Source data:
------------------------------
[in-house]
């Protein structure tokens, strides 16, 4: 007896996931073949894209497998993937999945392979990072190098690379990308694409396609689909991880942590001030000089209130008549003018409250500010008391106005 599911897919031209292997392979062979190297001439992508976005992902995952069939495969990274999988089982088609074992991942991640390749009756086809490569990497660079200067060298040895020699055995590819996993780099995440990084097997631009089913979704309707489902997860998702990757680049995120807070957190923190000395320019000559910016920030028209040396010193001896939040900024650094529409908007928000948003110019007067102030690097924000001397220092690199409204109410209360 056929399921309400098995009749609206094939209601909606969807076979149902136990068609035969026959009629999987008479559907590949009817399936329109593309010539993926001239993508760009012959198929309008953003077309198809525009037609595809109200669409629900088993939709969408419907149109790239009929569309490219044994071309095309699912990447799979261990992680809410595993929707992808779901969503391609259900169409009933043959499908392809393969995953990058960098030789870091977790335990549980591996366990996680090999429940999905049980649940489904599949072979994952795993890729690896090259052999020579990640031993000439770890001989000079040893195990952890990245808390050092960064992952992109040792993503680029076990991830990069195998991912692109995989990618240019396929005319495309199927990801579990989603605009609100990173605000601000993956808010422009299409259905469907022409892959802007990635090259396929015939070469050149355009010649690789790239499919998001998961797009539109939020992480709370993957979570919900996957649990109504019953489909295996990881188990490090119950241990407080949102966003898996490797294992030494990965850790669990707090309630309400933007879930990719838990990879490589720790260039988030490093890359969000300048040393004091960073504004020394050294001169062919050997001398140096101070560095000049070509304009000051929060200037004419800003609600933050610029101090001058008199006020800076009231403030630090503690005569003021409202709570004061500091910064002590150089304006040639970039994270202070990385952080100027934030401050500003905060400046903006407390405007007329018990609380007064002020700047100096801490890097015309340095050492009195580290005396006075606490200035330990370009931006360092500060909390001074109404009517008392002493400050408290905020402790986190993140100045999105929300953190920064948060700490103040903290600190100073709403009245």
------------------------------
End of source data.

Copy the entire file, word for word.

[in-house]
């Protein structure tokens, strides 16, 4: 007896996931073949894209497998993937999945392979990072190098690379990308694409396609689909991880942590001030000089209130008549003018409250500010008391106005 599911897919031209292997392979062979190297001439992508976005992902995952069939495969990274999988089982088609074992991942991640390749009756086809490569990497660079200067060298040895020699055995590819996993780099995440990084097997631009089913979704309707489902997860998702990757680049995120807070957190923190000395320019000559910016920030028209040396010193001896939040900024650094529409908007928000948003110019007067102030690097924000001397220092690199409204109410209360 056929399921309400098995009749609206094939209601909606969807076979149902136990068609035969026959009629999987008479559907590949009817399936329109593309010539993926001239993508760009012959198929309008953003077309198809525009037609595809109200669409629900088993939709969408419907149109790239009929569309490219044994071309095309699912990447799979261990992680809410595993929707992808779901969503391609259900169409009933043959499908392809393969995953990058960098030789870091977790335990549980591996366990996680090999429940999905049980649940489904599949072979994952795993890729690896090259052999020579990640031993000439770890001989000079040893195990952890990245808390050092960064992952992109040792993503680029076990991830990069195998991912692109995989990618240019396929005319495309199927990801579990989603605009609100990173605000601000993956808010422009299409259905469907022409892959802007990635090259396929015939070469050149355009010649690789790239499919998001998961797009539109939020992480709370993957979570919900996957649990109504019953489909295996990881188990490090119950241990407080949102966003898996490797294992030494990965850790669990707090309630309400933007879930990719838990990879490589720790260039988030490093890359969000300048040393004091960073504004020394050294001169062919050997001398140096101070560095000049070509304009000051929060200037004419800003609600933050610029101090001058008199006020800076009231403030630090503690005569003021409202709570004061500091910064002590150089304006040639970039994270202070990385952080100027934030401050500003905060400046903006407390405007007329018990609380007064002020700047100096801490890097015309340095050492009195580290005396006075606490200035330990370009931006360092500060909390001074109404009517008392002493400050408290905020402790986190993140100045999105929300953190920064948060700490103040903290600190100073709403009245």